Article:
## Data structures, Binary trees

So far we had seen linear structures, linked list, queues, stack, arrays, all of them are linear data structures with well defined operations. Trees are our first non-linear data structure and, as the name says, they are data structures that looks like a tree (or an inverted tree).

Each element in a tree is named a node and the first node, the node at the top, is named root, a node can have none or more children and each children has a parent, the “connections” between each node are called edges, nodes without children (with the exception of the root node) are called leaves, the number of edges from the root to a node is called the depth of the tree and the distance between the longest path of a node to the root is called the height of a node, so to know the height of a node or tree we count the number of nodes from that node to the root node (inclusive). In the image we see the node $$D$$ has a depth of 2 and the whole tree has a height of 4, nodes $$H$$, $$I$$, $$E$$, $$F$$ and $$G$$ are leaves. Depending on the maximum number of children per node we have different types of trees, the simplest is a tree where each node has a maximum of 2 children (binary trees) and we will be exploring them extensively in this and upcoming blog posts. There are trees where nodes have up to three children (ternary trees) and even 4 (quaternary) and 8 (octary) trees, in general we usually talk about $$n$$-trees but we will be limiting ourselves to binary trees for now.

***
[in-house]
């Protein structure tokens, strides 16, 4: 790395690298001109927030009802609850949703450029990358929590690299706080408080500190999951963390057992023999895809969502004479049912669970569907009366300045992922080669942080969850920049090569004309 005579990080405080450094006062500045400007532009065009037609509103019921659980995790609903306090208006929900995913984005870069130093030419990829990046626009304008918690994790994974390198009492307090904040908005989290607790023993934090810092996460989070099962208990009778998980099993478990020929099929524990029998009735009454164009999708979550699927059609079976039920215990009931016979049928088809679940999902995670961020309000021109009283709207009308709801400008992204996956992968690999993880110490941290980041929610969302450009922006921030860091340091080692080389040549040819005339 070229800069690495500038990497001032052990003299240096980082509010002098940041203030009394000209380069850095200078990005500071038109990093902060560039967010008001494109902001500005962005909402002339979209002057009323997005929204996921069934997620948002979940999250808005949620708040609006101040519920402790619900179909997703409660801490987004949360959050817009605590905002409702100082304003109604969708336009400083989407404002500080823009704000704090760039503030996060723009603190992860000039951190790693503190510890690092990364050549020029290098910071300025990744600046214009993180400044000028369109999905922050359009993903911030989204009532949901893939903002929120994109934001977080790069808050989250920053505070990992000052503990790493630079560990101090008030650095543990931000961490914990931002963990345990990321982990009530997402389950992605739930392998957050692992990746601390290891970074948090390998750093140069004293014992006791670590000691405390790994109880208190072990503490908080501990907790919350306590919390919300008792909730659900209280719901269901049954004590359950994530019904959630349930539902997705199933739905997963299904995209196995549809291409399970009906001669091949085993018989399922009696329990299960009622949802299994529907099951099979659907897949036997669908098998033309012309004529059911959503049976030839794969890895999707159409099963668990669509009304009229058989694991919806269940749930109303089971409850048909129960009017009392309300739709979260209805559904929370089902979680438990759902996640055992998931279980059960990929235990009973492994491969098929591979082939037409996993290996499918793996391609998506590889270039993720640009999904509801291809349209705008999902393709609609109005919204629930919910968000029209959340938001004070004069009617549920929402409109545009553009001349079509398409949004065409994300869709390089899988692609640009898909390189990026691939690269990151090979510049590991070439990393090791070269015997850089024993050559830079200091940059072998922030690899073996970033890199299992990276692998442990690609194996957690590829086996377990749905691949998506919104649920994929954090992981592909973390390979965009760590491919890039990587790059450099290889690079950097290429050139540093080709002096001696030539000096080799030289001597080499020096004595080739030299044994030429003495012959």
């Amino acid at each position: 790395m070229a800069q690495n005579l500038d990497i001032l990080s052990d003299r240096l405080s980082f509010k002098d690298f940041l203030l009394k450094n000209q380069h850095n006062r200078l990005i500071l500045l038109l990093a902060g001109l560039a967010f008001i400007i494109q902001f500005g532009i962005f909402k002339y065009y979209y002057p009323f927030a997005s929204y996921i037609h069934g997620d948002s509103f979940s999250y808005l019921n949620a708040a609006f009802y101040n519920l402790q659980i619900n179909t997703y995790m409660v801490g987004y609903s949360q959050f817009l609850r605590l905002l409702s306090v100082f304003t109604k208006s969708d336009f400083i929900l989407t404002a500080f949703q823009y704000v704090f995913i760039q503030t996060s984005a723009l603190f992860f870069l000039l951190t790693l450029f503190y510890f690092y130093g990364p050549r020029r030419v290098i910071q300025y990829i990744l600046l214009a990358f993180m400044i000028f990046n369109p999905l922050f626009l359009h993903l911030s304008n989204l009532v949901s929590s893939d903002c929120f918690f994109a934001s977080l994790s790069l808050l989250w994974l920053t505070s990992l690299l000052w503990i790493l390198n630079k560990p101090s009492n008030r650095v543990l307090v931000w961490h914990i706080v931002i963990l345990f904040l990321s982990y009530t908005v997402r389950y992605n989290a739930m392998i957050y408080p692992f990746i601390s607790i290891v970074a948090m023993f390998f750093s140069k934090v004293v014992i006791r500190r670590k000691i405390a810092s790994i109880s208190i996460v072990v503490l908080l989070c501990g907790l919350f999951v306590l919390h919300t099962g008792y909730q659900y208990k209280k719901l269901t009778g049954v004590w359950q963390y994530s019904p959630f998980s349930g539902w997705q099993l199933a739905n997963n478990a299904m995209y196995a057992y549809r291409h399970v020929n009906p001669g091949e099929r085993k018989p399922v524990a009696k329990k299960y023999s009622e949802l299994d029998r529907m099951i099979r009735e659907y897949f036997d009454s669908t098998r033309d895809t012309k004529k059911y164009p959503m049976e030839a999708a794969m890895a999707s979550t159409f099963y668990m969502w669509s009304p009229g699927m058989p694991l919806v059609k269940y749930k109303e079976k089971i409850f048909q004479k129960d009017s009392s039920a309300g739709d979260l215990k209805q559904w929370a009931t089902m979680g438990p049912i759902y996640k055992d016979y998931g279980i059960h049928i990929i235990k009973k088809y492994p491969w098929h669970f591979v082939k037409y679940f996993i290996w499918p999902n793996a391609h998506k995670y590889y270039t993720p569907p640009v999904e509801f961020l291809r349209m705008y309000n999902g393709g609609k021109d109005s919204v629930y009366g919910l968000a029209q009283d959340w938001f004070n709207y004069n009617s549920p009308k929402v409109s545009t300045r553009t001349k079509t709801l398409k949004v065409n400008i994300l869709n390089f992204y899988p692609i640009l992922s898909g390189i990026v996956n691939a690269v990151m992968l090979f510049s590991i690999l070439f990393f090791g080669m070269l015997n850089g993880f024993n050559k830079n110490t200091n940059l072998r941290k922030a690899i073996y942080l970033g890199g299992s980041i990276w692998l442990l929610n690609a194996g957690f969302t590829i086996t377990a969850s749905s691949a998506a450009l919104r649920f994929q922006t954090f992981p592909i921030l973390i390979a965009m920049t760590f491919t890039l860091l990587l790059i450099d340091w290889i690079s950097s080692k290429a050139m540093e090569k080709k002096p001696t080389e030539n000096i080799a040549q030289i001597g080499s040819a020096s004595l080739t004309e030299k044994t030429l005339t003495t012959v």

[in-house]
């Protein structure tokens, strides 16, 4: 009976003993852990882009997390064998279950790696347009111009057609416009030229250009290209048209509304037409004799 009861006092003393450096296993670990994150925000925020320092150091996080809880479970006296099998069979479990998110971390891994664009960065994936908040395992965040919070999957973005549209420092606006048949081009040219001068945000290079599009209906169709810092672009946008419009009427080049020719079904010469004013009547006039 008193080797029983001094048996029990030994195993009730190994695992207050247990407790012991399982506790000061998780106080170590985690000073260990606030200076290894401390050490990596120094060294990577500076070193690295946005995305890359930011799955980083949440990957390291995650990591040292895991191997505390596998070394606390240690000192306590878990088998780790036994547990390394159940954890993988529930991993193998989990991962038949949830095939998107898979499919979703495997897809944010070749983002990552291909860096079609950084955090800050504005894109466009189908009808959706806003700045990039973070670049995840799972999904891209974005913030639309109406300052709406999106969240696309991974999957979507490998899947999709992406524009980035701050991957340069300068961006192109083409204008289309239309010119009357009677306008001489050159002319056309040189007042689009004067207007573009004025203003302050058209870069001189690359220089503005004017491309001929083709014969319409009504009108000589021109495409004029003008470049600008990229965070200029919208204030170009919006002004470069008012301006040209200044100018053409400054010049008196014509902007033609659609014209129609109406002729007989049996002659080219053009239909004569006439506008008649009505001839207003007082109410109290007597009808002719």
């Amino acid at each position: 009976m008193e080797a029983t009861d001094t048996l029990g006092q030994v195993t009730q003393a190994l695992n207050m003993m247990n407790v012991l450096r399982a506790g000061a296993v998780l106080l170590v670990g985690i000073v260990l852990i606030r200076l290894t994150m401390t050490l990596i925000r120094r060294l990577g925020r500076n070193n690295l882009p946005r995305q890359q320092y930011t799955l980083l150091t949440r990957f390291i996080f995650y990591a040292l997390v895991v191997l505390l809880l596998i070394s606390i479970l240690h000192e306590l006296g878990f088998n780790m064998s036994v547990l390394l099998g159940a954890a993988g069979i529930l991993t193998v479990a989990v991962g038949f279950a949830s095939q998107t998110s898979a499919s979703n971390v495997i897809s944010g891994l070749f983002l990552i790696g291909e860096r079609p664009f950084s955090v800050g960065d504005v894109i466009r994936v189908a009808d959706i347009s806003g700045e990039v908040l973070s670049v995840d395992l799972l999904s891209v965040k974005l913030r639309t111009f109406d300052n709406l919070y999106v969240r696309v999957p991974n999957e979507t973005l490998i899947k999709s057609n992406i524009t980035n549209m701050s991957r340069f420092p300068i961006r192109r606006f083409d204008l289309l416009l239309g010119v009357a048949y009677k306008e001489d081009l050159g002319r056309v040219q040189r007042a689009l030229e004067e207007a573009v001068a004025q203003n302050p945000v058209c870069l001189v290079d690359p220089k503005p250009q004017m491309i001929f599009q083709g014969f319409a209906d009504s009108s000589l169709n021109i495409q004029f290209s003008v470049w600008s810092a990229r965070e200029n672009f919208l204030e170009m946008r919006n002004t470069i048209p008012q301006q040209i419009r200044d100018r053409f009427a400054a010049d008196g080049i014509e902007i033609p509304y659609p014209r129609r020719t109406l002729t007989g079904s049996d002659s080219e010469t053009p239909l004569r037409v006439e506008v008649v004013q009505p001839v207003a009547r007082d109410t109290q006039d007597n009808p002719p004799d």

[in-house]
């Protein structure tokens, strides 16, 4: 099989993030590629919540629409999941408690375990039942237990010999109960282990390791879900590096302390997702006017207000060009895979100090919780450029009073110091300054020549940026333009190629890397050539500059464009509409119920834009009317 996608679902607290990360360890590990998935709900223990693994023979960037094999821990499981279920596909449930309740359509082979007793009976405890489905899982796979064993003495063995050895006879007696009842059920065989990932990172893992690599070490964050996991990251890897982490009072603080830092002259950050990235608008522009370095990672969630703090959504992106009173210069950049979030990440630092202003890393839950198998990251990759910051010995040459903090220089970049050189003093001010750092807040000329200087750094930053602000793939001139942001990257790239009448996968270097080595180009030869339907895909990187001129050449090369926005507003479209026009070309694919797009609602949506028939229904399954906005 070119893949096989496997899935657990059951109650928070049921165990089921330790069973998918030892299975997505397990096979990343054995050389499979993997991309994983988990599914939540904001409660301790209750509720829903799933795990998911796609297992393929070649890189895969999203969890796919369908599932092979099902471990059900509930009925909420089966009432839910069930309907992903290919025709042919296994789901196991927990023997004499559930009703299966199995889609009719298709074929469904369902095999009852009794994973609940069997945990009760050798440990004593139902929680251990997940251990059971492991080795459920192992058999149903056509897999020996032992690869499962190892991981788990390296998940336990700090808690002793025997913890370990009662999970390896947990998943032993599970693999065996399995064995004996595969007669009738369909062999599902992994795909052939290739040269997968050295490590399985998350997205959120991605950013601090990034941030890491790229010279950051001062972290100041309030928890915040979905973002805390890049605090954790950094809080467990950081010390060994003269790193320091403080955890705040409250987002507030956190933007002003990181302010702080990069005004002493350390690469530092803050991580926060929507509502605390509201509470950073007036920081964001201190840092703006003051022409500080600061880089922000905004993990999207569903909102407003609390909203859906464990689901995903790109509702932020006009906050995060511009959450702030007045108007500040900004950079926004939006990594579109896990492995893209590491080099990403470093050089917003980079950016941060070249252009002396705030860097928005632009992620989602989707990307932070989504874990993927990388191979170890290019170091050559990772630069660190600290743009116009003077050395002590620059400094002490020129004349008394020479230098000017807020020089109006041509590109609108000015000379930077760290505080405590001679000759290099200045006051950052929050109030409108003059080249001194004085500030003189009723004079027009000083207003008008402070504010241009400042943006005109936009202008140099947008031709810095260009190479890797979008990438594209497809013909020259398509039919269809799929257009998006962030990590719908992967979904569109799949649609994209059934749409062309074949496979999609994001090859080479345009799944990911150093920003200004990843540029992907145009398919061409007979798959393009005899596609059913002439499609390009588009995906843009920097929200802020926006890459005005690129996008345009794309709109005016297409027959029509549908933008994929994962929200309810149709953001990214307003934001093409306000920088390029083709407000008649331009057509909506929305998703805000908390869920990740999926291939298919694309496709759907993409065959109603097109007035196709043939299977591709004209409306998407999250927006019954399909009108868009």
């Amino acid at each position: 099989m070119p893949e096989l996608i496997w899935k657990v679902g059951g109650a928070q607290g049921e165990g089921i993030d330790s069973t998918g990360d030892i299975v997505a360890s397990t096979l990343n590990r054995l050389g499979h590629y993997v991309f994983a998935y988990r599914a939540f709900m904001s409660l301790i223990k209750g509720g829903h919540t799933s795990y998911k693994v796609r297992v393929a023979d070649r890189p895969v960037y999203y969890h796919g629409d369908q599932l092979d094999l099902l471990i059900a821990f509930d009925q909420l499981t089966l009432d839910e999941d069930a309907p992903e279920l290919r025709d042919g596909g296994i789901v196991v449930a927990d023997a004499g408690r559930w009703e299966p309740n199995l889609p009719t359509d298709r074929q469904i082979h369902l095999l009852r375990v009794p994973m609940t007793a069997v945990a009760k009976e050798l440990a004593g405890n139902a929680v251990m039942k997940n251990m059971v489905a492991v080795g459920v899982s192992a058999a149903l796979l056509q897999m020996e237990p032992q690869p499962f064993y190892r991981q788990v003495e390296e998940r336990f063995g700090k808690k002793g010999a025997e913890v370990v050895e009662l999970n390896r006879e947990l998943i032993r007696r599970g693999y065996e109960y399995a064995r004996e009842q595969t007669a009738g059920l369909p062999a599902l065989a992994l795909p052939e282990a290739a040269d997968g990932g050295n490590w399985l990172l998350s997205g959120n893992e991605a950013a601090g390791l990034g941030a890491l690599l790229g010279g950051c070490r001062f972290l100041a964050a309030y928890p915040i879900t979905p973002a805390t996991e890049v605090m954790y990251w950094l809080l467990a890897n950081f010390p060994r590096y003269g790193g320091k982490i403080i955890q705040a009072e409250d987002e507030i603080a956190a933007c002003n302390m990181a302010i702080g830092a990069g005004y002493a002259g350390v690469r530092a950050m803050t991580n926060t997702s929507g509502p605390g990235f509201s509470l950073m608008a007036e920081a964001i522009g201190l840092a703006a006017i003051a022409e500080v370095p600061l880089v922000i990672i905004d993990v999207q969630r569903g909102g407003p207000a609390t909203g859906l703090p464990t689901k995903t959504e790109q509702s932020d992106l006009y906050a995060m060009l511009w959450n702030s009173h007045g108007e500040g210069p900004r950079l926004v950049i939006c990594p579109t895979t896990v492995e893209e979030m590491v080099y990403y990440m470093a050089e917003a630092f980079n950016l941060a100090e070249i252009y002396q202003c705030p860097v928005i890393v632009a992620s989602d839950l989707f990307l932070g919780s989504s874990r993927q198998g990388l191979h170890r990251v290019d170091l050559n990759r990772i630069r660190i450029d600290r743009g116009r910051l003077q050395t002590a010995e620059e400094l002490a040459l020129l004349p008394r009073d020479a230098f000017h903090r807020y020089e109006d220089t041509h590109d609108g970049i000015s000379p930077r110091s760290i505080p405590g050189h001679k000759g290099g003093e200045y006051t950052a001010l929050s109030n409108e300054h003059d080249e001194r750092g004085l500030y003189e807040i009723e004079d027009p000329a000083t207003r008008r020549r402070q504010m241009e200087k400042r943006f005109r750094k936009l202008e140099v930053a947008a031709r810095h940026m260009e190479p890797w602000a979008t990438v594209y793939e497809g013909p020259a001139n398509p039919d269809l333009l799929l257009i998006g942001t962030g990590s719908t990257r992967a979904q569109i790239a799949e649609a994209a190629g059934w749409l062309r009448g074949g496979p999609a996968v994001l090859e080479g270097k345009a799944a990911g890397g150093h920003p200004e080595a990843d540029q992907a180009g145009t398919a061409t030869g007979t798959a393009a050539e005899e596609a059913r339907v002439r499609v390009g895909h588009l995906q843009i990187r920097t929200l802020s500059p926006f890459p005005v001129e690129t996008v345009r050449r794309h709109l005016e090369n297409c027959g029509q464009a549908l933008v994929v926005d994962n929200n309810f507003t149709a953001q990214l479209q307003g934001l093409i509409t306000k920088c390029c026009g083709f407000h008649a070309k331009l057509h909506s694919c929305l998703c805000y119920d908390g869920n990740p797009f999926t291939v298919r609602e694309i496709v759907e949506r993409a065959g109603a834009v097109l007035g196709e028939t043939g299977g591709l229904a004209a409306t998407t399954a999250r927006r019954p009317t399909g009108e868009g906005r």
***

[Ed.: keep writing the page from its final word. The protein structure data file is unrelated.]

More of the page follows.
A simple way to assemble a binary tree is with a simple structure to hold the data and references to its left and right children, something simple like this:

class Node<T>(
private val data: T,
private var left: Node<T>? = null,
private var right: Node<T>? = null
)


And we can represent a tree like the one shown in the image directly in code:

val root = Node('A',
Node('B',
Node('D',
Node('H'),
Node('I')),
Node('E')),
Node('C',
Node('F'),
Node('G'))
)
`

A full binary tree is a tree where all the nodes have two or no children at all, the tree in the example is a full tree. There is the concept of a complete tree but we will discuss that one when we see another structure related to trees, the heap. The maximum number of nodes in a full binary tree of $$l$$ levels is given by the equation $$2^l -1$$.

There are many properties of a tree that are useful when handling data, but for now try to represent a tree in your favourite language, as you see it is nothing fancy!